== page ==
The 1961 Press and Publications Law specifically prohibits the publication of any material that attacks religions or incites persons to commit crimes, create hatred, or spread dissention among the public. There are laws against blasphemy, apostasy, and proselytizing. These laws sometimes have been used to restrict religious freedom.
The Ministry of Awqaf and Islamic Affairs has official responsibility for overseeing religious groups. Officially recognized churches must deal with a variety of government entities, including the Ministry of Social Affairs and Labor (for visas and residence permits for pastors and other staff) and the Municipality of Kuwait (for building permits and land issues). While there reportedly is no official government list of recognized churches, seven Christian churches have at least some form of official recognition that enables them to operate openly. These seven churches have open files at the Ministry of Social Affairs and Labor, allowing them to bring in pastors and staff to operate their churches.
Four denominations are widely understood to enjoy full recognition by the Government and are allowed to operate compounds officially designated as churches: the Roman Catholic Church, Coptic Orthodox Church, Anglican Church, and National Evangelical (Protestant) Church. However, they face quotas on the number of clergy and staff they can bring in to the country, and their existing facilities are inadequate to serve their respective communities.
The Greek Catholic Church has an open file at the Ministry of Social Affairs and Labor, but Greek Catholics worship in a rented house (two other Indian Catholic denominations also use the house for worship services).
The Greek Orthodox and Armenian Orthodox churches reportedly are allowed to operate openly, hire employees, invite religious speakers, and conduct other such activities without government interference; however, according to government records, their facilities are registered only as private homes. For example, the Armenian Orthodox Church rents a private house from a citizen and uses it for worship services and other religious purposes. No other churches or religions have legal status, but adherents generally are allowed to operate freely in private homes provided that they do not violate laws against assembly or proselytizing.
The procedures for registration and licensing of religious groups appear to be connected to those for nongovernmental organizations (NGOs). In 1993, the Council of Ministers ordered all unlicensed NGOs to cease activities, but this order has never been enforced. There are hundreds of unlicensed, informal NGOs, clubs, and civic groups in the country. Since 1985, the Ministry of Social Affairs and Labor has issued only six new NGO licenses. As of May, there were approximately 200 NGO applications pending with the Ministry.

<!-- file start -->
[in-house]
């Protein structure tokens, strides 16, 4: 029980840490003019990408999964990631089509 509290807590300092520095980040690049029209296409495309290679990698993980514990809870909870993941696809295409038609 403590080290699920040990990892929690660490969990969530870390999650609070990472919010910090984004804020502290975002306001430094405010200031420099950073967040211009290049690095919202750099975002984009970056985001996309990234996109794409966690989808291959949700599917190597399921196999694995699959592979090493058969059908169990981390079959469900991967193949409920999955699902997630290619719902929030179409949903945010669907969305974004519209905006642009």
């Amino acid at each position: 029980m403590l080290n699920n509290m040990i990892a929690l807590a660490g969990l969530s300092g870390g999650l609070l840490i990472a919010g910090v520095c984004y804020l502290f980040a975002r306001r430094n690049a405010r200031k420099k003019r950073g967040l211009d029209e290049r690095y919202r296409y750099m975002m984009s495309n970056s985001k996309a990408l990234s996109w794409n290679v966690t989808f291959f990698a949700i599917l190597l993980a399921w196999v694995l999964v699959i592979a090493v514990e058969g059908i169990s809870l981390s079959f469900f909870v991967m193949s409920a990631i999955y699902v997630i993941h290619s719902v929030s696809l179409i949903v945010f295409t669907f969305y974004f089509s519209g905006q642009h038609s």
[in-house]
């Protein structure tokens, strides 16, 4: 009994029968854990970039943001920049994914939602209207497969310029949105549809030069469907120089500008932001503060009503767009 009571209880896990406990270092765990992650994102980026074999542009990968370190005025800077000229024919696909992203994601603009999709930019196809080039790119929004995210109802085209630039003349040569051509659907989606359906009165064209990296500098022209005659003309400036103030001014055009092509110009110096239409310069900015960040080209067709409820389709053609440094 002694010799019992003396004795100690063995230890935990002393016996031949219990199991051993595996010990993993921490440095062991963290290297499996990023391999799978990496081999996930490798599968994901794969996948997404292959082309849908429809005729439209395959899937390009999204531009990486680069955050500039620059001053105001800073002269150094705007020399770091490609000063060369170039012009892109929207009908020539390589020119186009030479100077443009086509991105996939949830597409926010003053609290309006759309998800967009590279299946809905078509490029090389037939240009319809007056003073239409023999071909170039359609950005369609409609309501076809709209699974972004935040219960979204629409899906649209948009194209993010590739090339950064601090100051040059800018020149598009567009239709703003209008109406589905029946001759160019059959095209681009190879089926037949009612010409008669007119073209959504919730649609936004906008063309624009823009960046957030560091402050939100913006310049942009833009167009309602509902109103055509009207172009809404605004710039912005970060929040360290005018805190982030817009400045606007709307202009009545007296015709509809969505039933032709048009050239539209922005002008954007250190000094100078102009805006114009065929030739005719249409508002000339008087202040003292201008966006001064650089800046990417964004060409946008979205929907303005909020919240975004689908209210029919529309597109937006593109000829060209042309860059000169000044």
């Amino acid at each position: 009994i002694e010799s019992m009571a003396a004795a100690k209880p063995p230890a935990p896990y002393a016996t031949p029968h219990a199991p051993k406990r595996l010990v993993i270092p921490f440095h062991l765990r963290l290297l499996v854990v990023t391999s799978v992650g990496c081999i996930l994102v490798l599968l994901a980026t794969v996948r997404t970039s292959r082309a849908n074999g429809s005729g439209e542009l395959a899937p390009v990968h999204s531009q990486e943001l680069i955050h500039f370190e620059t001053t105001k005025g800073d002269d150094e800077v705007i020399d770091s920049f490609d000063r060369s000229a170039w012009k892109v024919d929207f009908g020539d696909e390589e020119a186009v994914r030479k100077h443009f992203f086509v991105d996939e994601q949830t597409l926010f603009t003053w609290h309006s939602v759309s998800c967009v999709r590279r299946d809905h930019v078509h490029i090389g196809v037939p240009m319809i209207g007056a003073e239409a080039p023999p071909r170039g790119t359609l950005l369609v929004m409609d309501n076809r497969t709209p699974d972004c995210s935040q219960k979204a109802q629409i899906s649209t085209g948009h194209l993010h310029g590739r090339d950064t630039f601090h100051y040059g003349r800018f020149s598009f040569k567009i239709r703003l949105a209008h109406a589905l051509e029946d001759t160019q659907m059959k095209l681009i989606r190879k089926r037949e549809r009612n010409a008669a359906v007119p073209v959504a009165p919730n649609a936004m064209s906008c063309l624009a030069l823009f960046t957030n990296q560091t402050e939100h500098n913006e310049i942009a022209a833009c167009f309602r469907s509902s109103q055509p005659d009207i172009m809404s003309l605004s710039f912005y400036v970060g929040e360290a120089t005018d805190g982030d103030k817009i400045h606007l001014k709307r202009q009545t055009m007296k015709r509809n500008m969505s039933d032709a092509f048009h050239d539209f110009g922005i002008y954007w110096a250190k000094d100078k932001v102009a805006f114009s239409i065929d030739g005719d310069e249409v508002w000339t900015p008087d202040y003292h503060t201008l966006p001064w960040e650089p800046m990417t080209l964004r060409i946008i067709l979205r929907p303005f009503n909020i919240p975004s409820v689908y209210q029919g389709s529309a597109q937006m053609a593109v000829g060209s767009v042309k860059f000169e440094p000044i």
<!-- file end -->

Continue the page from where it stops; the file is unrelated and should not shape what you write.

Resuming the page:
There were reports that in the last few years at least two groups applied for permission to build their own churches, but the Government had not responded to their requests at the end of the period covered by this report.
In 2001, the Government announced that all unlicensed branches of Islamic charities would be closed by the end of 2002. During the period covered by this report, the Government removed a large number of unlicensed street-side charity boxes. In 2002, the Acting Minister of Social Affairs and Labor issued a ministerial decree to create a charitable organizations department within the Ministry of Social Affairs and Labor. The department is responsible for regulating religious charities based in the country by reviewing their applications for registration and monitoring their operations. All charitable contributions of licensed Islamic charities in the country now require Central Bank approval.
The Higher Advisory Committee on Completion of the Application of Islamic Shari'a Provisions, created by an Amiri Decree in 1991, is tasked with preparing society for the full implementation of Shari'a (Islamic law) in all fields. The Committee makes recommendations to the Amir on ways in which current laws can be brought into better conformity with Islamic Shari'a, but it has no authority to enforce such changes. The Committee reviewed laws during the year related to the Penal Code and the Banking Code. At present the Constitution says Shari'a is a main source of legislation, but some Islamists would like to amend that to the main source.
The following religious holidays are considered national holidays: Eid al-Adha, Islamic New Year, Prophet's Birthday, and Eid al-Fitr.
The Government requires Islamic religious instruction in public schools for all students.
The Government has not taken any reported steps to promote interfaith understanding through the support or sponsorship of official programs to coordinate interfaith dialogue; however, the Prime Minister met separately with the leading Muslim sects and political groupings in early 2004 to denounce religious extremism and promote religious tolerance.
Restrictions on Religious Freedom
Shi'a are free to worship according to their faith without government interference, and the overall situation for Shi'a improved somewhat during the period covered by this report. However, members of the Shi'a community have expressed concern about the relative scarcity of Shi'a mosques due to the Government's slow approval of the construction of new mosques and the repair of existing ones. (There are approximately 30 Shi'a mosques compared with approximately 1,200 Sunni mosques in the country.) Since 2000, the Government has granted licenses for and has approved the construction of four new Shi'a mosques. All four mosques reportedly are still under construction.